Mutexes, monitors and semaphores are all synchronization mechanisms i.e. they are used to mediate access to a shared resource between multiple processes or threads (referred to as processes henceforth). However, they are used differently:
Used to provide mutual exclusion i.e. ensures at most one process can do something (like execute a section of code, or access a variable) at a time. A famous analogy is the bathroom key in a Starbucks; only one person can acquire it, therefore only that one person may enter and use the bathroom. Everybody else who wants to use the bathroom has to wait till the key is available again.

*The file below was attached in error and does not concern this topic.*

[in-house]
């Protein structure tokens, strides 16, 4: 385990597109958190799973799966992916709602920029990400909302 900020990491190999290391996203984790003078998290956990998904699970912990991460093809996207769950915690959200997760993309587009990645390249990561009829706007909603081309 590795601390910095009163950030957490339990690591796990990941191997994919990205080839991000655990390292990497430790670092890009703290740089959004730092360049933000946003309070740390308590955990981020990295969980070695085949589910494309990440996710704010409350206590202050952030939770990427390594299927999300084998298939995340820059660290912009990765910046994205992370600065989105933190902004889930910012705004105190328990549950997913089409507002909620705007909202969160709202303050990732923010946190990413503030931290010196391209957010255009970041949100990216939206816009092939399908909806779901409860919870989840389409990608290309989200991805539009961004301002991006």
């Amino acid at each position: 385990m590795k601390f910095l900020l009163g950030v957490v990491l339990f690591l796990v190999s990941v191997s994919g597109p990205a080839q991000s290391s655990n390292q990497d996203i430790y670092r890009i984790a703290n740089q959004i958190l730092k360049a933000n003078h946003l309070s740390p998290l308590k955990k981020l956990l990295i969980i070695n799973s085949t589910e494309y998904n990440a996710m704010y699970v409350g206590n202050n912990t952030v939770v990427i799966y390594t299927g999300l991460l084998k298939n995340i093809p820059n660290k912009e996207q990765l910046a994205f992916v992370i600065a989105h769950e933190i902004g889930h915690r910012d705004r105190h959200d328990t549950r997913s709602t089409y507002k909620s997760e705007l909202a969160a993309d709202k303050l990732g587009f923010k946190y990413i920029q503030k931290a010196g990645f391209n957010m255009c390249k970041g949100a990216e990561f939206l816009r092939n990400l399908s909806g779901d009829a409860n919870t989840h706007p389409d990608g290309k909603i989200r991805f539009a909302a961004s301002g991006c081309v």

Provides mutual exclusion to an object i.e. at any point in time, at most one process may access any of the object's members/ execute any of its methods. This is ideologically similar to a mutex for an entire OOP instance*; no part of the instance can be touched by more than one process at a time.
Is a counter which grants count number**of accesses to a resource at a time. So if a semaphore has initial count = 5, the resource it protects may be accessed by at most 5 requestors*** at a time; the 6th requestor onwards will have to wait for an empty 'slot'. Think of a patient's hospital room that has 5 seats; the nurse allows visitors to enter until all 5 seats are occupied. Any other visitors must wait outside until a seat becomes vacant, at which point the nurse allows one to enter. Semaphores are typically used as a signaling mechanism between processes. A typical example is a producer-consumer process pair (not explained here to keep the answer to a readable length).